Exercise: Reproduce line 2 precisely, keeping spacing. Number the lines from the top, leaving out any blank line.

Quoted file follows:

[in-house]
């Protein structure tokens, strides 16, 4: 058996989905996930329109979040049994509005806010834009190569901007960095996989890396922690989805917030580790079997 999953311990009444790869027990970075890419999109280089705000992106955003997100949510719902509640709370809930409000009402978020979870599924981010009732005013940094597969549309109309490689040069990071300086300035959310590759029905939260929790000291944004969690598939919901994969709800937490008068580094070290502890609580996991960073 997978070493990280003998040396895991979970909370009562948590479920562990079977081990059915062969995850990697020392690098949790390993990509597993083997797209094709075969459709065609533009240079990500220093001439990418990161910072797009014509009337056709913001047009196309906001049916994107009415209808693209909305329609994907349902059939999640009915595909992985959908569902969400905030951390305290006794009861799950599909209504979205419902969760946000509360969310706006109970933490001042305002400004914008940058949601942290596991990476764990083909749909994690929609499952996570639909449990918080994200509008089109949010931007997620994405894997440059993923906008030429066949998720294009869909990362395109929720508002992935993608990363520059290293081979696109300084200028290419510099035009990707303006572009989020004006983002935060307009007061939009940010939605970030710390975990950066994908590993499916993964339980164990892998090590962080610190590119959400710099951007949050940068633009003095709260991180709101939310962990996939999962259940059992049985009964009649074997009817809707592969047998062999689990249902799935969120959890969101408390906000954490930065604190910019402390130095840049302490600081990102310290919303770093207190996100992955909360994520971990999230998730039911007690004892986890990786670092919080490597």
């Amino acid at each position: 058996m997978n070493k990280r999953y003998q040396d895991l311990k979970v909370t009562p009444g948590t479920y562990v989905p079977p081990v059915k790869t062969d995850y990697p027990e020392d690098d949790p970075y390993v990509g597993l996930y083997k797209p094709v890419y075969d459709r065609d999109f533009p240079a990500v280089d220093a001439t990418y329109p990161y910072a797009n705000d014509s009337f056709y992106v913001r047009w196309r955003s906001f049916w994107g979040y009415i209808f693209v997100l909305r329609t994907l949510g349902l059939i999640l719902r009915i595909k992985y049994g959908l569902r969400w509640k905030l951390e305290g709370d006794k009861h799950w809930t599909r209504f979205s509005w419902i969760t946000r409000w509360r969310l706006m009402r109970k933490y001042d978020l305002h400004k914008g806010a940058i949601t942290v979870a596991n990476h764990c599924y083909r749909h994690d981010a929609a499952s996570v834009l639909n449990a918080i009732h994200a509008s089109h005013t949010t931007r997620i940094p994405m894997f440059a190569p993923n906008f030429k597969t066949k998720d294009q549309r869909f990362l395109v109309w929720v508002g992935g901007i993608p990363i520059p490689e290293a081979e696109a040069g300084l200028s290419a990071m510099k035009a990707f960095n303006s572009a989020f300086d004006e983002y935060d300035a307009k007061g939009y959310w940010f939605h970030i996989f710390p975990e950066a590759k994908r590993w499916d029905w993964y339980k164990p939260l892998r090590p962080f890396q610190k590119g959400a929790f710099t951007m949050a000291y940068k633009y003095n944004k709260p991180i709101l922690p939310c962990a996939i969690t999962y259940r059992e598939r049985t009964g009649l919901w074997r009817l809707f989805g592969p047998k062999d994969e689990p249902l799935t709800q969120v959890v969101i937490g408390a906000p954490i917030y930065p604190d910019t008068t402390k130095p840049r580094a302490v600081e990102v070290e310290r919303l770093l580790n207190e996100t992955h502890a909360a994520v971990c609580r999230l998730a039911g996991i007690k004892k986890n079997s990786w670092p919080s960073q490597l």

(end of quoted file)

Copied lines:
């Protein structure tokens, strides 16, 4: 058996989905996930329109979040049994509005806010834009190569901007960095996989890396922690989805917030580790079997 999953311990009444790869027990970075890419999109280089705000992106955003997100949510719902509640709370809930409000009402978020979870599924981010009732005013940094597969549309109309490689040069990071300086300035959310590759029905939260929790000291944004969690598939919901994969709800937490008068580094070290502890609580996991960073 997978070493990280003998040396895991979970909370009562948590479920562990079977081990059915062969995850990697020392690098949790390993990509597993083997797209094709075969459709065609533009240079990500220093001439990418990161910072797009014509009337056709913001047009196309906001049916994107009415209808693209909305329609994907349902059939999640009915595909992985959908569902969400905030951390305290006794009861799950599909209504979205419902969760946000509360969310706006109970933490001042305002400004914008940058949601942290596991990476764990083909749909994690929609499952996570639909449990918080994200509008089109949010931007997620994405894997440059993923906008030429066949998720294009869909990362395109929720508002992935993608990363520059290293081979696109300084200028290419510099035009990707303006572009989020004006983002935060307009007061939009940010939605970030710390975990950066994908590993499916993964339980164990892998090590962080610190590119959400710099951007949050940068633009003095709260991180709101939310962990996939999962259940059992049985009964009649074997009817809707592969047998062999689990249902799935969120959890969101408390906000954490930065604190910019402390130095840049302490600081990102310290919303770093207190996100992955909360994520971990999230998730039911007690004892986890990786670092919080490597």